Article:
During the setbreak, Warren Haynes’ guitar tech, Brian Farmer, came on stage giving the crowd its first hint that Haynes would be sitting in with Furthur. Haynes was a member of Lesh’s “Q” ensemble from 2000 – 2003 and played with Phil and Bobby as a member of The Dead in 2004, 2008 and 2009, so he’s had plenty of experience performing with those guys.
You could tell Warren was in his comfort zone from the minute the set started with the first-ever Furthur rendition of Blue Sky by the Allman Brothers Band. Phil would often sing Blue Sky back in the “Q” days, but much to everyone’s delight let Haynes handle the vocals on this night. Kadlecik raised his game with Warren on stage and tore into the first Blue Sky solo before keyboardist Jeff Chimenti and Haynes each took a turn letting it rip.
Haynes is in the middle of the Allman Brothers Band’s March Madness run up Broadway at the Beacon, but lived up to his “hardest working man in music” title by joining Furthur on his off night. You wouldn’t have blamed Warren and Furthur for relying on Dead classics throughout his sit-in, yet not only did Furthur bust out Blue Sky but they dusted off the Holland/Dozier/Holland classic (I’m A) Roadrunner. Warren handled the vocals with aplomb and the jam on the tune the Grateful Dead performed twice in 1986 was straight-forward but smokin’.
Having Kadlecik and Haynes share lead guitar duties often felt like we had two different versions of Jerry Garcia – tone-wise – dueling against each other, which led to some magical moments. Warren utilized his wah’d-out fuzz tone to perfection during the segments of Viola Lee Blues that the band wrapped around the rambling Caution and a high-energy Shakedown Street. Weir played the rhythm role well adding tasteful chords and licks while the two lead guitarists wailed away.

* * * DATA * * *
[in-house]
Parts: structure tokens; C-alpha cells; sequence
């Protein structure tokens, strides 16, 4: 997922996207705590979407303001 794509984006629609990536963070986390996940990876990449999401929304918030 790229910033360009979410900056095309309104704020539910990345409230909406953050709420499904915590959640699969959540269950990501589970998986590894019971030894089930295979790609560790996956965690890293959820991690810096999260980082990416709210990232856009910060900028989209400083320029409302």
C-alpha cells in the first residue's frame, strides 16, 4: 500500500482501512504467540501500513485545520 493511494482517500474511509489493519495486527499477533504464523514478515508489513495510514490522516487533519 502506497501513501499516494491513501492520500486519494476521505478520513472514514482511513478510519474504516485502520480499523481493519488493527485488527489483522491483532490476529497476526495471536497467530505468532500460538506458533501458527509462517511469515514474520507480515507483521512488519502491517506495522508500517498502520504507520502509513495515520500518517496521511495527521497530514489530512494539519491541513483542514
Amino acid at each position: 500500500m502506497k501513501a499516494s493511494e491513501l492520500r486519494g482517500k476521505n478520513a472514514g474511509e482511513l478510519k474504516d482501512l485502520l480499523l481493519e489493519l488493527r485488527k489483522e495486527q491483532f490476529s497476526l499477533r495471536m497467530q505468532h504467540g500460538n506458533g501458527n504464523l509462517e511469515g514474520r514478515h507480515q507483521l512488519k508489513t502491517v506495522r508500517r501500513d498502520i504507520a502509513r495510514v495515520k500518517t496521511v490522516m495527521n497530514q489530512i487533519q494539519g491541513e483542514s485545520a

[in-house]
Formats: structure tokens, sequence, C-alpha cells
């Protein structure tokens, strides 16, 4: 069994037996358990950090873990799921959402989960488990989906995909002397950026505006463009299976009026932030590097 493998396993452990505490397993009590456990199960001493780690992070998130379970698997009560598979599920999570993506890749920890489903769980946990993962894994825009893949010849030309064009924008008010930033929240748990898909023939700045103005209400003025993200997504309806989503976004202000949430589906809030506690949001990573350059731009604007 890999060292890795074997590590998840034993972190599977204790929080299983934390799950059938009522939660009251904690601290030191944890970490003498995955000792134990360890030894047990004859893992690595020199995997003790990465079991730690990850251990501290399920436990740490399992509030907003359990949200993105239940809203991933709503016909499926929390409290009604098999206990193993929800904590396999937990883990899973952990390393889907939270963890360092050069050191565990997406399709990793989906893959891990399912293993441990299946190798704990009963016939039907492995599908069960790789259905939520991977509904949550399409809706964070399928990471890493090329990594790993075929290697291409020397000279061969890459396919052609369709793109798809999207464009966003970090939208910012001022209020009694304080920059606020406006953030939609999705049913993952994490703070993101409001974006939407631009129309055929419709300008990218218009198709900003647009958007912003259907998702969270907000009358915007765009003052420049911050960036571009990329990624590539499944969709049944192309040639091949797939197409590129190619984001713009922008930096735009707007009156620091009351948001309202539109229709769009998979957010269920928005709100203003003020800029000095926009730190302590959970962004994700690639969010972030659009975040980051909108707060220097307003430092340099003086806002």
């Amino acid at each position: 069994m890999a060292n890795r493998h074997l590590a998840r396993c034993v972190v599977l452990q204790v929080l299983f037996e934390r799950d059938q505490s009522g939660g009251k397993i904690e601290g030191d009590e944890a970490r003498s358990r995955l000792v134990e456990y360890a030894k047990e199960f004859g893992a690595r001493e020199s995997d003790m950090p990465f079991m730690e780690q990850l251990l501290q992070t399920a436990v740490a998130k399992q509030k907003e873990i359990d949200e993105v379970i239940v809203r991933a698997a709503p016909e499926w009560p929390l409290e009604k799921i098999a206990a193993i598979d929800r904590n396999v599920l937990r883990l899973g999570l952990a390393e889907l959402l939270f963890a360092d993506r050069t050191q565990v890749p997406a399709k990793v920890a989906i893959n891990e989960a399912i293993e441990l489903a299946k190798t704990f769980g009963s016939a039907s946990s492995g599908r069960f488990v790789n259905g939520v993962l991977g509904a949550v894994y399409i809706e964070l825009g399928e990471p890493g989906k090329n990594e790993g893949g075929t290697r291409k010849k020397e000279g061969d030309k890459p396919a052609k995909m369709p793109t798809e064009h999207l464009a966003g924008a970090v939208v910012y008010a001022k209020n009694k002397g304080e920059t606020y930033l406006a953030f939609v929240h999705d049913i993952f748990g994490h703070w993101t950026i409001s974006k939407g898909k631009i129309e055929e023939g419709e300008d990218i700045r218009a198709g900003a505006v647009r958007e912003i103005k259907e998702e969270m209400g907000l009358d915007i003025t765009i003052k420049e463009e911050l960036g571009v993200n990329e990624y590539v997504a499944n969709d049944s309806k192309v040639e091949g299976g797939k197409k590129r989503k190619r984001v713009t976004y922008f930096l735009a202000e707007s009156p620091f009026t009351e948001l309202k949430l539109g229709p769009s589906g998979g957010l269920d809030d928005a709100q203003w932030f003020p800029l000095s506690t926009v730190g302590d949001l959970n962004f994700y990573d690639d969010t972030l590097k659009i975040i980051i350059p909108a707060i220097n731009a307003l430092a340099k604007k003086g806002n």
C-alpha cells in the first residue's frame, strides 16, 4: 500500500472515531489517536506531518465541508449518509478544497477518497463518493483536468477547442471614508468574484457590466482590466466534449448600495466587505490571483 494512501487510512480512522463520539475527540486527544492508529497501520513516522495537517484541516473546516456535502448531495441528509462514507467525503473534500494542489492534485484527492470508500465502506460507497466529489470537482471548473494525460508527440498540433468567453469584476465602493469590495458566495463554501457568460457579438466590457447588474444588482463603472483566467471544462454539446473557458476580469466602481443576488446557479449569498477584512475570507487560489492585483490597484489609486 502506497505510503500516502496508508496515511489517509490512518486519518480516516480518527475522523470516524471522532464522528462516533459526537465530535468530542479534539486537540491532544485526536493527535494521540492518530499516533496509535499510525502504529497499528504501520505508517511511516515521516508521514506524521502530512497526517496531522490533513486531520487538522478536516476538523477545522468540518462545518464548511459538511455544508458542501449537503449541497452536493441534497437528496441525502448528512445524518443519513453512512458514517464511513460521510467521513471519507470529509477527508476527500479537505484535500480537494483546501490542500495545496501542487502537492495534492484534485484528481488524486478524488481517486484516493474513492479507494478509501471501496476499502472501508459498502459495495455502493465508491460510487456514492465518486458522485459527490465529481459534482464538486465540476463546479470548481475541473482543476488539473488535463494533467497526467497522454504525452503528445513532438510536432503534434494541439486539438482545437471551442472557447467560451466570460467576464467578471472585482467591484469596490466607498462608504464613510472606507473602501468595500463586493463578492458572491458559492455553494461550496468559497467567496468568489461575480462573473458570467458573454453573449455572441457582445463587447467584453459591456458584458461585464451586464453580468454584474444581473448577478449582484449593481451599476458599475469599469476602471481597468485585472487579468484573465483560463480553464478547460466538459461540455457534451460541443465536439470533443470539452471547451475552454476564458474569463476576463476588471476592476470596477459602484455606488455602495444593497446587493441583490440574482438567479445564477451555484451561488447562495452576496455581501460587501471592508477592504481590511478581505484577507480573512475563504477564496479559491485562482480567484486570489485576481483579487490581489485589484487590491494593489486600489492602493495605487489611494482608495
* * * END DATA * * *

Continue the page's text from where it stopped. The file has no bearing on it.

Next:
Just as the energy within the Best Buy reached a peak, Furthur took it down by offering Death Don’t Have No Mercy, likely in tribute to Bear. Bobby put plenty of emotion into his vocal delivery and impressed throughout the night with his singing, not something Weir has exactly been known for since Garcia’s passing. Haynes sat out for King Solomon’s Marbles, a song that gave Furthur a chance to show off just how tight the band has gotten since forming 18 months ago before welcoming back Warren to put a Franklin’s Tower exclamation on the set. Warren and Furthur once again paid tribute to Bear with a tear-jerking Attics of My Life encore.
Last night’s show offered something for everyone. For the more song oriented Deadheads there was a first set focused on composition, while the second set was a treat for those of us who love our improv. Concert tickets aren’t cheap, especially in New York City, so you’d like to feel as if you’ve gotten value for your hard earned dollars. There’s no doubt Furthur has put in the time and effort to make each Best Buy show unique and special. From the Abbey Road covers to the guests to the cohesiveness of the ensemble, Furthur does the legacy of the Grateful Dead proud.
Furthur returns to the Best Buy tomorrow on Phil Lesh’s 71st Birthday.